for rank in range(mpi_size // len(hls_addresses))])
                             for address in hls_addresses])
    task_index = mpi_rank
    distribute_utils.configure_cluster(worker_hosts, task_index)

And save the file.


Now we will launch 8 processes with mpirun command to start the distributed training for EfficientNet using 8 Gaudi devices with HPUStrategy:

mpirun --allow-run-as-root -np 8 -x TF_ENABLE_BF16_CONVERSION=1 python3 classifier_trainer.py --mode=train_and_eval --model_type=efficientnet --dataset=imagenet --model_dir=./log_hpu_8 --data_dir=./ --config_file=configs/examples/efficientnet/imagenet/efficientnet-b0-gpu.yaml --params_override='runtime.num_gpus=0,runtime.distribution_strategy="hpu",train_dataset.builder="synthetic",validation_dataset.builder="synthetic",train.steps=1000,train.epochs=1,evaluation.skip_eval=True'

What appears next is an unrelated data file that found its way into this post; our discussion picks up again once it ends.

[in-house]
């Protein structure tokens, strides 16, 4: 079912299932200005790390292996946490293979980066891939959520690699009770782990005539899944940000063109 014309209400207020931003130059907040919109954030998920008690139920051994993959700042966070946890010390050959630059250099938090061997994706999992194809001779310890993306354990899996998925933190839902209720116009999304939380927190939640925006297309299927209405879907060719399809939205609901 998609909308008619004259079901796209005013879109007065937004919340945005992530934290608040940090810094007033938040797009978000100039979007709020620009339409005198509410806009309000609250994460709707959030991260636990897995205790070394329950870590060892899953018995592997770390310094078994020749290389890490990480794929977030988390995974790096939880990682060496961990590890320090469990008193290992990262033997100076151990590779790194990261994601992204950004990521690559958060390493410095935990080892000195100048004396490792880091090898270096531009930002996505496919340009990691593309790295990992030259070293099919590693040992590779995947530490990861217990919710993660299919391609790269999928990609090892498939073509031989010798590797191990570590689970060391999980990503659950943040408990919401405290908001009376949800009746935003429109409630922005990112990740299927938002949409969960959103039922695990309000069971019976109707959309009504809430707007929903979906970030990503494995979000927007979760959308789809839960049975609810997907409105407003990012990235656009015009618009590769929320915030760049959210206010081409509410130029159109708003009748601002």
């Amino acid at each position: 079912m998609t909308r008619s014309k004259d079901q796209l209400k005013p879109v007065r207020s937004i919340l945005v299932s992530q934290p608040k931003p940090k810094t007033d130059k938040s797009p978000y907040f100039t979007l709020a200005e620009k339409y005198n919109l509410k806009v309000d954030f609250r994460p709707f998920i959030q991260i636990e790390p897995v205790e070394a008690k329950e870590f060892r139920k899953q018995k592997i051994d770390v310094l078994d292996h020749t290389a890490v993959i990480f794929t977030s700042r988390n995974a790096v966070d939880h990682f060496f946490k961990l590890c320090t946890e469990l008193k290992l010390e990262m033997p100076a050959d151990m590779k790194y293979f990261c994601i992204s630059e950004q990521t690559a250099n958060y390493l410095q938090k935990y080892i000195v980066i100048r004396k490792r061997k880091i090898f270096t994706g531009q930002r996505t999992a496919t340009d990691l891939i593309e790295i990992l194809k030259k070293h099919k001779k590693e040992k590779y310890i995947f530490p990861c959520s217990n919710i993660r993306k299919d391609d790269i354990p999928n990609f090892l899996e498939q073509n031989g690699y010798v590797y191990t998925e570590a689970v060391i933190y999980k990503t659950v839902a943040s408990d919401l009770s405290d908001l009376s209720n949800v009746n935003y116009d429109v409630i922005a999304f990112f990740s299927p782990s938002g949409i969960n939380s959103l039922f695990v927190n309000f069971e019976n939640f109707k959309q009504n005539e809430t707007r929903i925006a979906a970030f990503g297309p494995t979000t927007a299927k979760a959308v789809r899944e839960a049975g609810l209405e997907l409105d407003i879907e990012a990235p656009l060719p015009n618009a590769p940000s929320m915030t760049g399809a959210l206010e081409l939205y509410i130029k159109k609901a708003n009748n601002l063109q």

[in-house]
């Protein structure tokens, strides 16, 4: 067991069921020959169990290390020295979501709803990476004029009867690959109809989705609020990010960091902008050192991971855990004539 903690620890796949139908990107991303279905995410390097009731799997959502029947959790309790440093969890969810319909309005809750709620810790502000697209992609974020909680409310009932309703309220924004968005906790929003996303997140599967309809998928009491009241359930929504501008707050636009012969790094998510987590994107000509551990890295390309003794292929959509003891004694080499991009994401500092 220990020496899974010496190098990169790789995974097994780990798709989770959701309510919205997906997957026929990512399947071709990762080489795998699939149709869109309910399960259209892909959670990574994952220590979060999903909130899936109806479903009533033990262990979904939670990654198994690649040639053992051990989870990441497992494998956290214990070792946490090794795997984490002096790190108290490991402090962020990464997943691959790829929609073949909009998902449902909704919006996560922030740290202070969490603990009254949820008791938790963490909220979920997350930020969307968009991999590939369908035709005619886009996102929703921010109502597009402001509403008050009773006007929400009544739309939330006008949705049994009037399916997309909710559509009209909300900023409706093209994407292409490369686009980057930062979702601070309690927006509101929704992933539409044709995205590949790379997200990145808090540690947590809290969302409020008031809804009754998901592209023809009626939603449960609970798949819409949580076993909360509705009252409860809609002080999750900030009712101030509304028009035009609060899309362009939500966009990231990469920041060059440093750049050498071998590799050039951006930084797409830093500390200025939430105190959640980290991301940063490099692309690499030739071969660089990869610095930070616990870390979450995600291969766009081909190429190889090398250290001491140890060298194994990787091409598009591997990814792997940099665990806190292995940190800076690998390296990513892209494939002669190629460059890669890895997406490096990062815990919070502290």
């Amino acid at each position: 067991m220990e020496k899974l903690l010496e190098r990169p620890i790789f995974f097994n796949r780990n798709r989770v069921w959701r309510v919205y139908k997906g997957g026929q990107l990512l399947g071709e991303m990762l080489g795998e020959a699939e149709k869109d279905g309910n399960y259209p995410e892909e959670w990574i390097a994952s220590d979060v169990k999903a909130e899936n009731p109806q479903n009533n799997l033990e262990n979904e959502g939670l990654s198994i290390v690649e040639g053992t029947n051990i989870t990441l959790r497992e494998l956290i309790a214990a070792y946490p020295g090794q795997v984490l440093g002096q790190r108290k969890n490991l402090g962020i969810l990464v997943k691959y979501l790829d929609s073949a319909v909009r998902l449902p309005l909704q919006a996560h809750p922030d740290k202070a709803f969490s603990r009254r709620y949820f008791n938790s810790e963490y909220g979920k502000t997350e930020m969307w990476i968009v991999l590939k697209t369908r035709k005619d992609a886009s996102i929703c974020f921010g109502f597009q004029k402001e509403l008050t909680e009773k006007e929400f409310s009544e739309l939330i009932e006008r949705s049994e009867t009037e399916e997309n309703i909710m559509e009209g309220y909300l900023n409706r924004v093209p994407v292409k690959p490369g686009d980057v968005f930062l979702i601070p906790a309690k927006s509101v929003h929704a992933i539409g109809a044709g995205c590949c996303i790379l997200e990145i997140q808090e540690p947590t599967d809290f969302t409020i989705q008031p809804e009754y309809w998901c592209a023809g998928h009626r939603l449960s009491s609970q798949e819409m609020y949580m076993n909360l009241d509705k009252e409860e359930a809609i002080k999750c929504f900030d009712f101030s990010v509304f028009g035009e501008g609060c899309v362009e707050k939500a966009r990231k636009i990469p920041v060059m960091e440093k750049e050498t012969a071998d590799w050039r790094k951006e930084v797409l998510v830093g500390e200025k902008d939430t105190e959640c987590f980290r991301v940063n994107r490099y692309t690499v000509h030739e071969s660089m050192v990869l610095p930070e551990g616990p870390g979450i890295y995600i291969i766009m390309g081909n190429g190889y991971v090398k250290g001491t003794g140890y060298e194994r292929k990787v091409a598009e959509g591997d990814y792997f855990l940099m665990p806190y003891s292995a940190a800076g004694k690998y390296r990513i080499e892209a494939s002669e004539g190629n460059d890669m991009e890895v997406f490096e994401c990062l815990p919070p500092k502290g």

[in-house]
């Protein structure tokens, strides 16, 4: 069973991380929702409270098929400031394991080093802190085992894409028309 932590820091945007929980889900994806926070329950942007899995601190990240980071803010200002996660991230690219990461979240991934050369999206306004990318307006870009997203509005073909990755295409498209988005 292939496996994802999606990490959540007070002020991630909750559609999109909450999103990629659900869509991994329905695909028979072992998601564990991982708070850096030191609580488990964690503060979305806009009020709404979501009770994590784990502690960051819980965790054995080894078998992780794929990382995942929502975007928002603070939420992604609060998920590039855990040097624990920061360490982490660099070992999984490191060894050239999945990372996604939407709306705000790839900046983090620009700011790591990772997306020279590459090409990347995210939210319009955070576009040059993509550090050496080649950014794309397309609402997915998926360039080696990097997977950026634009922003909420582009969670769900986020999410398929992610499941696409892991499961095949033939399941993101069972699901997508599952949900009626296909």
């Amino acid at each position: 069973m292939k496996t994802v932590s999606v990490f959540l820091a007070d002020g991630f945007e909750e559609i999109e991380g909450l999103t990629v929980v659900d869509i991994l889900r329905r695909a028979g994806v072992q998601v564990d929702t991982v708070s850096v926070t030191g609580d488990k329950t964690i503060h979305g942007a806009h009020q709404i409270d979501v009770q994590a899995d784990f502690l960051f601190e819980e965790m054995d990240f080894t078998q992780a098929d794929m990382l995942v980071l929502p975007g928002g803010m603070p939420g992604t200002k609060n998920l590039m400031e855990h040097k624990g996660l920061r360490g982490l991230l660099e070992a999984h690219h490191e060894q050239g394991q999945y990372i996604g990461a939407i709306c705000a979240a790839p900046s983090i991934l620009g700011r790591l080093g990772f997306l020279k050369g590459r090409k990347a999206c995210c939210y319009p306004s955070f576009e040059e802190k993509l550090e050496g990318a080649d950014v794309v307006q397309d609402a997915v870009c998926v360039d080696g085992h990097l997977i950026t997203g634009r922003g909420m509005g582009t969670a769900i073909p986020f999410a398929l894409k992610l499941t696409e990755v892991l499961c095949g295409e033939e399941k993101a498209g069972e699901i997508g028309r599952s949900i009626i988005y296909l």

Now, you can see that with 8 Gaudi devices, the training throughput is significantly improved to approximately  4200 images/sec.



chart efficientnet gaudi

In this post, we demonstrated how moving from CPU training to Gaudi accelerated training will provide a 75X increase in training throughput. As you have seen, there is no need to rewrite the training code. Further optimizations to the model training performance such as using mixed precision and distributed training is also easy to add thanks to the tight integration of SynapseAI with the leading deep learning training tools.